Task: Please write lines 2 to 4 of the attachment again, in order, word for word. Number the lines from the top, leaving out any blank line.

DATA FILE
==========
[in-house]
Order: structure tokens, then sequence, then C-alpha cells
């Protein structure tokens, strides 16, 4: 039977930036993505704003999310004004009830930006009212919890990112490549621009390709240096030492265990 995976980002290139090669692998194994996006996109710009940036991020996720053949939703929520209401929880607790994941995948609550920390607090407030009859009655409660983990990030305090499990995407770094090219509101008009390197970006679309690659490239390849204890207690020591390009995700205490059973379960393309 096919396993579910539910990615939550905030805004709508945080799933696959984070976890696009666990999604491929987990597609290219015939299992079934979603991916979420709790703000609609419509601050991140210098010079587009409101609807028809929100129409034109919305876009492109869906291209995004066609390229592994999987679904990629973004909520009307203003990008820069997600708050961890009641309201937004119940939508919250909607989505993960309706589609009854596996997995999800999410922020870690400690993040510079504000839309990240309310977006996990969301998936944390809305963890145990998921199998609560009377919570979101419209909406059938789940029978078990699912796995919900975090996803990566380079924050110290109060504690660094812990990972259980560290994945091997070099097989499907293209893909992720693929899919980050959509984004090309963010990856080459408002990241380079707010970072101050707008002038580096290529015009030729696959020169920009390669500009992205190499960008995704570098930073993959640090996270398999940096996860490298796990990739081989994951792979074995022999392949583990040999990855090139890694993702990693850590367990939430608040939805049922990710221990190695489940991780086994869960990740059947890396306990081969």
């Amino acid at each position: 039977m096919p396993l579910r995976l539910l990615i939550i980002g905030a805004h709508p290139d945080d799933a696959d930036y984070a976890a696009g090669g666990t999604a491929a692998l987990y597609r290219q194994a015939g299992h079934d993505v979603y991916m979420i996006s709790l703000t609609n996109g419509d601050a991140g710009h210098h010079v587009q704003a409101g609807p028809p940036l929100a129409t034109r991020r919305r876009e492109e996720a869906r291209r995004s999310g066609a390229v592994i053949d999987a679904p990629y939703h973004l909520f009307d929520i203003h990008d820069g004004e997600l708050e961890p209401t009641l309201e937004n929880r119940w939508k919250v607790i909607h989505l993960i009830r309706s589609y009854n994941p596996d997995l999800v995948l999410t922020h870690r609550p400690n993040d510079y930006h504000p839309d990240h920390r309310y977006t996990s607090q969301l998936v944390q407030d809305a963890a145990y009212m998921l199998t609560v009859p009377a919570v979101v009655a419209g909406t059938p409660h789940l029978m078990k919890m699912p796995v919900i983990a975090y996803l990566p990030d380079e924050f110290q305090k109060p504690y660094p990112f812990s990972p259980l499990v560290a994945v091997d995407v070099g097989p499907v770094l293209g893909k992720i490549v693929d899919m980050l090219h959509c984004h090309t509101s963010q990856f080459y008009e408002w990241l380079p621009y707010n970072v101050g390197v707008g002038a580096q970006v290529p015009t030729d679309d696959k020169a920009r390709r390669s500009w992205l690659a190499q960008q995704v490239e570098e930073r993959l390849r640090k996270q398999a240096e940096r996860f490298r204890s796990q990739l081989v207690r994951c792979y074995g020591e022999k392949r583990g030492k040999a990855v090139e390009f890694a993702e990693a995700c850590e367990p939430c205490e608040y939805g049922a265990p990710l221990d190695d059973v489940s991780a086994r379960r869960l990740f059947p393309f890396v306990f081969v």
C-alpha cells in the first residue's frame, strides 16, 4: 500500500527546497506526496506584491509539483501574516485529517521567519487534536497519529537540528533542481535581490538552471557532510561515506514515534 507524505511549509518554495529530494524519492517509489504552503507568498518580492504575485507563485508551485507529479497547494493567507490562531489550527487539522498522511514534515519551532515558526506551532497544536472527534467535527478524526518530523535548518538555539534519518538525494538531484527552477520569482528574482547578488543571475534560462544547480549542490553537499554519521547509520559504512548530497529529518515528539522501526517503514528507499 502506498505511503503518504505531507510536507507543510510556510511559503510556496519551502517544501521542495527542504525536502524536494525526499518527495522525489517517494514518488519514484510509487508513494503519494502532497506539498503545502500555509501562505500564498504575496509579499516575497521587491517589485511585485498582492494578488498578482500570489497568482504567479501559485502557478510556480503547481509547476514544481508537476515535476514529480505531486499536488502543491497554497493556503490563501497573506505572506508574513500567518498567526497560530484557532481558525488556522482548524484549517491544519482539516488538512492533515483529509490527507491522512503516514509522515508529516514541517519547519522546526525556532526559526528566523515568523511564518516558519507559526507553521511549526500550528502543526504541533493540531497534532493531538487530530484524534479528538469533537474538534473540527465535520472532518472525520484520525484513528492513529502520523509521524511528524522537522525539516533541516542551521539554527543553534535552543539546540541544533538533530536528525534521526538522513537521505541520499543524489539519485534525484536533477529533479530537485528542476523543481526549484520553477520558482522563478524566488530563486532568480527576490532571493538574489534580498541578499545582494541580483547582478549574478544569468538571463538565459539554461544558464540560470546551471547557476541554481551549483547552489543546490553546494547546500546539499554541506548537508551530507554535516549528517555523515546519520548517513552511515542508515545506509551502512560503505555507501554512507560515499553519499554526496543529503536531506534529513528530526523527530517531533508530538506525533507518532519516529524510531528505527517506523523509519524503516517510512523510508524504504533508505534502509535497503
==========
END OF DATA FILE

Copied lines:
Order: structure tokens, then sequence, then C-alpha cells
């Protein structure tokens, strides 16, 4: 039977930036993505704003999310004004009830930006009212919890990112490549621009390709240096030492265990 995976980002290139090669692998194994996006996109710009940036991020996720053949939703929520209401929880607790994941995948609550920390607090407030009859009655409660983990990030305090499990995407770094090219509101008009390197970006679309690659490239390849204890207690020591390009995700205490059973379960393309 096919396993579910539910990615939550905030805004709508945080799933696959984070976890696009666990999604491929987990597609290219015939299992079934979603991916979420709790703000609609419509601050991140210098010079587009409101609807028809929100129409034109919305876009492109869906291209995004066609390229592994999987679904990629973004909520009307203003990008820069997600708050961890009641309201937004119940939508919250909607989505993960309706589609009854596996997995999800999410922020870690400690993040510079504000839309990240309310977006996990969301998936944390809305963890145990998921199998609560009377919570979101419209909406059938789940029978078990699912796995919900975090996803990566380079924050110290109060504690660094812990990972259980560290994945091997070099097989499907293209893909992720693929899919980050959509984004090309963010990856080459408002990241380079707010970072101050707008002038580096290529015009030729696959020169920009390669500009992205190499960008995704570098930073993959640090996270398999940096996860490298796990990739081989994951792979074995022999392949583990040999990855090139890694993702990693850590367990939430608040939805049922990710221990190695489940991780086994869960990740059947890396306990081969």
């Amino acid at each position: 039977m096919p396993l579910r995976l539910l990615i939550i980002g905030a805004h709508p290139d945080d799933a696959d930036y984070a976890a696009g090669g666990t999604a491929a692998l987990y597609r290219q194994a015939g299992h079934d993505v979603y991916m979420i996006s709790l703000t609609n996109g419509d601050a991140g710009h210098h010079v587009q704003a409101g609807p028809p940036l929100a129409t034109r991020r919305r876009e492109e996720a869906r291209r995004s999310g066609a390229v592994i053949d999987a679904p990629y939703h973004l909520f009307d929520i203003h990008d820069g004004e997600l708050e961890p209401t009641l309201e937004n929880r119940w939508k919250v607790i909607h989505l993960i009830r309706s589609y009854n994941p596996d997995l999800v995948l999410t922020h870690r609550p400690n993040d510079y930006h504000p839309d990240h920390r309310y977006t996990s607090q969301l998936v944390q407030d809305a963890a145990y009212m998921l199998t609560v009859p009377a919570v979101v009655a419209g909406t059938p409660h789940l029978m078990k919890m699912p796995v919900i983990a975090y996803l990566p990030d380079e924050f110290q305090k109060p504690y660094p990112f812990s990972p259980l499990v560290a994945v091997d995407v070099g097989p499907v770094l293209g893909k992720i490549v693929d899919m980050l090219h959509c984004h090309t509101s963010q990856f080459y008009e408002w990241l380079p621009y707010n970072v101050g390197v707008g002038a580096q970006v290529p015009t030729d679309d696959k020169a920009r390709r390669s500009w992205l690659a190499q960008q995704v490239e570098e930073r993959l390849r640090k996270q398999a240096e940096r996860f490298r204890s796990q990739l081989v207690r994951c792979y074995g020591e022999k392949r583990g030492k040999a990855v090139e390009f890694a993702e990693a995700c850590e367990p939430c205490e608040y939805g049922a265990p990710l221990d190695d059973v489940s991780a086994r379960r869960l990740f059947p393309f890396v306990f081969v």